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Society & Culture

Vaccines: Humanity’s Big Win

Mar 10, 2021
  • Li Zheng

    Assistant Research Processor, China Institutes of Contemporary International Relations

China vaccine.jpg

To contain the coronavirus, many countries have tried to tackle the scientific and technological bottleneck of vaccines through unprecedented mobilization. At the end of 2020, 48 vaccine candidates had entered the clinical testing stage worldwide, with another 164 in the pre-clinical stage, according to the WHO. The effectiveness of some of these vaccines has brought hope for controlling, and eventually ending, the pandemic.

As the first countries to start vaccine research and development, China, Russia and the United States have basically completed all clinical tests and begun large-scale inoculations. Each adopted different technical paths. The U.S. has mainly focused on the new-generation mRNA technology and non-replicating viral vectors. Russia took the non-replicating viral vector route. And China tested three vaccine routes: inactivated, non-replicating adenoviral vector and mRNA. Judging from R&D and vaccination progress, the three countries are fairly well-matched. Of all the vaccines developed, the mRNA vaccine developed by the U.S., China and Germany has been the most widely applied, starting in the U.S., Europe and the Middle East.

Different vaccine development routes have different limits and levels of effectiveness. Judging from the clinical results to date, mRNA vaccines are generally more efficient in providing protection. They can be produced quickly, but they are difficult to store and may show strong situational adverse reactions in some groups of people. The China-developed inactivated vaccines are more suitable for local production, easier to store and use a technical route that is mature. But its efficacy in coping with viral mutations requires further observation.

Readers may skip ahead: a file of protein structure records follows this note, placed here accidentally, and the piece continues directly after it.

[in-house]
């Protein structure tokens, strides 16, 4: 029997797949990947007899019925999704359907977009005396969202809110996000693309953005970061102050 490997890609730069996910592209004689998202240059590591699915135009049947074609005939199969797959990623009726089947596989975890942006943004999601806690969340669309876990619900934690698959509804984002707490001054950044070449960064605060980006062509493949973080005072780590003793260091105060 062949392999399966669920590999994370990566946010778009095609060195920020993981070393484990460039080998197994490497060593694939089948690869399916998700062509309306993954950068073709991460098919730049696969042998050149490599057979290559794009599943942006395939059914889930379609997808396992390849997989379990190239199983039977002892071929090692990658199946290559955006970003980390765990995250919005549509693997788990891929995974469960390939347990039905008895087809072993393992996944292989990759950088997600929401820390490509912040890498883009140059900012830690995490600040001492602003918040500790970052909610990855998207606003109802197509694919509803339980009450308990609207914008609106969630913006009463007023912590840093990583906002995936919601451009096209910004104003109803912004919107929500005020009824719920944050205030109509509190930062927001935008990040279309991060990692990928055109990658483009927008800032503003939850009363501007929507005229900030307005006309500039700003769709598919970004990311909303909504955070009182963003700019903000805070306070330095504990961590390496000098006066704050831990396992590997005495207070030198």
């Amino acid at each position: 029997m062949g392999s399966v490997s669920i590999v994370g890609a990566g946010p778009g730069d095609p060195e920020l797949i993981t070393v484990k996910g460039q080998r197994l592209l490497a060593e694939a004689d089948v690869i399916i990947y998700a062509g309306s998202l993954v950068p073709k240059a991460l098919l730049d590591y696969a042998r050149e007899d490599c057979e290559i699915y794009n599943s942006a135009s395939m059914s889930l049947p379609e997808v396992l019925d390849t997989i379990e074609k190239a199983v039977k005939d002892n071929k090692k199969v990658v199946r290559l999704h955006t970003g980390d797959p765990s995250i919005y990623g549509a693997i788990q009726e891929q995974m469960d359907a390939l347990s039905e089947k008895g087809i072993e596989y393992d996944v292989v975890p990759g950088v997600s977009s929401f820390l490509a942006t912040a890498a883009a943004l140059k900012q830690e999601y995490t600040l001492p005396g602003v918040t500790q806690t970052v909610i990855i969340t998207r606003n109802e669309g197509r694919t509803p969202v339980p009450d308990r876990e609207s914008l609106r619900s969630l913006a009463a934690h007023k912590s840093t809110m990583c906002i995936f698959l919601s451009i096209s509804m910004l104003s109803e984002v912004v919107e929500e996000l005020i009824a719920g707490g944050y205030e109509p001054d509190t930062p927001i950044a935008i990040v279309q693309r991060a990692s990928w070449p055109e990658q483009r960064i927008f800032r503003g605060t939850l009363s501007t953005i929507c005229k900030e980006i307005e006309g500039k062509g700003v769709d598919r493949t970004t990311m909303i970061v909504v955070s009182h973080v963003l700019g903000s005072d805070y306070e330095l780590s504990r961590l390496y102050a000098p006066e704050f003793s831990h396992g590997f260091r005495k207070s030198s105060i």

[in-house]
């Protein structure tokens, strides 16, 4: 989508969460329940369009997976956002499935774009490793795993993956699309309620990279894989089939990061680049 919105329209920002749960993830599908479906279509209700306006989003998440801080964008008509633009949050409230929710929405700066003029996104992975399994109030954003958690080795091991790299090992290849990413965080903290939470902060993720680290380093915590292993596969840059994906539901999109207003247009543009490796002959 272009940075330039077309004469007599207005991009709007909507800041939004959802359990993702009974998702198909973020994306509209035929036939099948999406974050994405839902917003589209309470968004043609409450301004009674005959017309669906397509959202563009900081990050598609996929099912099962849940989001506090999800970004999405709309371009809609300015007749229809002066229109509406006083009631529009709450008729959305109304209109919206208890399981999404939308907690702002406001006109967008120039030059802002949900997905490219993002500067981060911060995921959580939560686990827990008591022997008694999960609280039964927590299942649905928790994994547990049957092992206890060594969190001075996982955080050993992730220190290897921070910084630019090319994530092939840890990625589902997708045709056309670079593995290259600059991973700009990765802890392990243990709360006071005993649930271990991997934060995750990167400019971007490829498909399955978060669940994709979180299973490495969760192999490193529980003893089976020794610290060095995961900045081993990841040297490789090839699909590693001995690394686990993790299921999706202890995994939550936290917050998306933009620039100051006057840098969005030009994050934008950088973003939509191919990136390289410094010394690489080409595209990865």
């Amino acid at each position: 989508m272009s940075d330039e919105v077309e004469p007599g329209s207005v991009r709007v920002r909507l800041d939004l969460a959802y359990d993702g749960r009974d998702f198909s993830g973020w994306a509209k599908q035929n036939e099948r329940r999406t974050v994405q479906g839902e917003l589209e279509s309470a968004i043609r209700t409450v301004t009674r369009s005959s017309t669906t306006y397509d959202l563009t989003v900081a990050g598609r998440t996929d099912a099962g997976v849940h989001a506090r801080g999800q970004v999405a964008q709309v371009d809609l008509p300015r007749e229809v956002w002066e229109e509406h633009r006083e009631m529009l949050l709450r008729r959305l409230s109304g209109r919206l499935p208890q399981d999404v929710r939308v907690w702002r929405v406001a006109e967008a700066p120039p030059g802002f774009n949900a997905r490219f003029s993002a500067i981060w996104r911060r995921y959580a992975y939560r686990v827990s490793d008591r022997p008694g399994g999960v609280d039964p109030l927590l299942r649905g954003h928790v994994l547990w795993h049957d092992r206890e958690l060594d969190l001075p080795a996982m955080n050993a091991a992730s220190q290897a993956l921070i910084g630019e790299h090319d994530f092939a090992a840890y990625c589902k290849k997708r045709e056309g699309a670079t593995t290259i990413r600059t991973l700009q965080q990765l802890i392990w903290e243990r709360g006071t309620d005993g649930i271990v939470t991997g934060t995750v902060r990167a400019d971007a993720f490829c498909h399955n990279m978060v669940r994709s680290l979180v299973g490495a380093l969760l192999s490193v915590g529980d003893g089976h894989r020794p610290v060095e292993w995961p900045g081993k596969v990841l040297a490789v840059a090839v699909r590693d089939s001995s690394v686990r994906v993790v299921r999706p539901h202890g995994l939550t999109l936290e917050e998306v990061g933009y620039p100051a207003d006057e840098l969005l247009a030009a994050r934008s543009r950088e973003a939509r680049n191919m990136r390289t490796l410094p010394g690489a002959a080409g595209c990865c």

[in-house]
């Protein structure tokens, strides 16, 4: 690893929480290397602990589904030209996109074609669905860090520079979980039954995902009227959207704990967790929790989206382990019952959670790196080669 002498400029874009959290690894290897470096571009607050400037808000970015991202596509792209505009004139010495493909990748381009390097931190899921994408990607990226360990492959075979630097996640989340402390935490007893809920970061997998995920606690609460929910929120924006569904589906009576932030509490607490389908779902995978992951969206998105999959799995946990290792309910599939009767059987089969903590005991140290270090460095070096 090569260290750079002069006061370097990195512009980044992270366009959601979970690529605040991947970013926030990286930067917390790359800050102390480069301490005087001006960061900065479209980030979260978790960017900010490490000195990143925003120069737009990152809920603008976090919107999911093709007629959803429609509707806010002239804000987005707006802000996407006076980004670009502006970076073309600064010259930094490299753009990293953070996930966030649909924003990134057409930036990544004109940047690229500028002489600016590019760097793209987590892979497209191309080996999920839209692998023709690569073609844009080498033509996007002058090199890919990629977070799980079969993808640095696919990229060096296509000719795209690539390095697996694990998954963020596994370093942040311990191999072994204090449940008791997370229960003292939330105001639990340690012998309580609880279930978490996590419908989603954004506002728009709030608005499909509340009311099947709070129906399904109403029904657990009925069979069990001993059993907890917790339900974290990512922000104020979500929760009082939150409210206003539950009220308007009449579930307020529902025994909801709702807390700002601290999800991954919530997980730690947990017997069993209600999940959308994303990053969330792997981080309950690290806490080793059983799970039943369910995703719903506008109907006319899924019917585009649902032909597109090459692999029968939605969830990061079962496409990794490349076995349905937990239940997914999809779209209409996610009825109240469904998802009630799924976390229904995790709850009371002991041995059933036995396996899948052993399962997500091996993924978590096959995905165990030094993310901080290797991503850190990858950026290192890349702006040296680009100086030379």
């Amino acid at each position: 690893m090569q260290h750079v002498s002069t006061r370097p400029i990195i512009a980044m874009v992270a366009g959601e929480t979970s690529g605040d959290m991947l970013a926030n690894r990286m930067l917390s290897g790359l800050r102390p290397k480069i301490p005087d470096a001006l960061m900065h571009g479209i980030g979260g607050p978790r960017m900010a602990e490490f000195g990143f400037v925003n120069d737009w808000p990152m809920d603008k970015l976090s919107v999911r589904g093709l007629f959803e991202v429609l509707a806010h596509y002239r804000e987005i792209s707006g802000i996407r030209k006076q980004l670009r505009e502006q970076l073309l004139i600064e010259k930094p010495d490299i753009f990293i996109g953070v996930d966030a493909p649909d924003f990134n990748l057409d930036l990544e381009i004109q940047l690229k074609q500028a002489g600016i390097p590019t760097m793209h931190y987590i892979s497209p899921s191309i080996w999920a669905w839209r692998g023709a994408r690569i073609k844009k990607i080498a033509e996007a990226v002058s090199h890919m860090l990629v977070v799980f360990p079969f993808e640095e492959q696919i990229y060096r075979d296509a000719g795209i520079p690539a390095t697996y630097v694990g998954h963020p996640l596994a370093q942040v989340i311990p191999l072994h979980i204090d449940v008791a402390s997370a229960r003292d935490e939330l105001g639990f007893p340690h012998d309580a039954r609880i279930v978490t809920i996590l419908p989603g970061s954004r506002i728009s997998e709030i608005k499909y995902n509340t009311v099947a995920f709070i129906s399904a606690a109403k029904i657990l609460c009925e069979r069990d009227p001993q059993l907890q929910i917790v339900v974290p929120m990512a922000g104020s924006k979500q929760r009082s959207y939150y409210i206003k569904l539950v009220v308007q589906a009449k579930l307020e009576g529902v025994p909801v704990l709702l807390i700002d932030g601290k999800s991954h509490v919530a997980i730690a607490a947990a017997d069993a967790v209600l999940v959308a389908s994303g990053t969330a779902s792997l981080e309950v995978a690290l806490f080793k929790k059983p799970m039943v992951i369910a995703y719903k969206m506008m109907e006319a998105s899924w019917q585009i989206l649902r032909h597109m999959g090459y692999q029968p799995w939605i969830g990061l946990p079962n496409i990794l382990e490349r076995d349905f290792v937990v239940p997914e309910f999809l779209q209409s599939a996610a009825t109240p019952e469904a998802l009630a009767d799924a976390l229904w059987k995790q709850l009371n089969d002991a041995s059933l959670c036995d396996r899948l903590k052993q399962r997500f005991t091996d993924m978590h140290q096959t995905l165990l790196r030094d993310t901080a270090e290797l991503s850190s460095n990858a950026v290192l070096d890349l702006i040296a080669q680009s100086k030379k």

The different technical routes have triggered discussions about vaccine competition. Some conservative voices support “vaccine nationalism” — that is, a refusal to accept vaccines developed by other countries and adherence to localized vaccine R&D and production. Others believe it is more advisable to indiscriminately accept any vaccines that have proved effective, safe and controllable under current circumstances, since the pandemic has yet to be brought under effective control. Still others hold that, given the competition in the technical routes of various vaccines, only one winner may emerge in the end.

To guarantee that their country’s own vaccines stand out, some governments have mobilized domestic and international resources to promote their own versions and suppress those from other countries.

Generally speaking, even for countries that have taken divergent routes in vaccine R&D, the competition itself represents a significant achievement in humanity’s forward march in science and technology. Previously, no effective solution had been found for SARS, Ebola, MERS, Zika or HPAI. COVID-19 is every bit as complex and thorny as those epidemics, yet scientists made breakthroughs in vaccine development within a year, demonstrating an unprecedented capacity to mobilize a cope with a sudden crisis.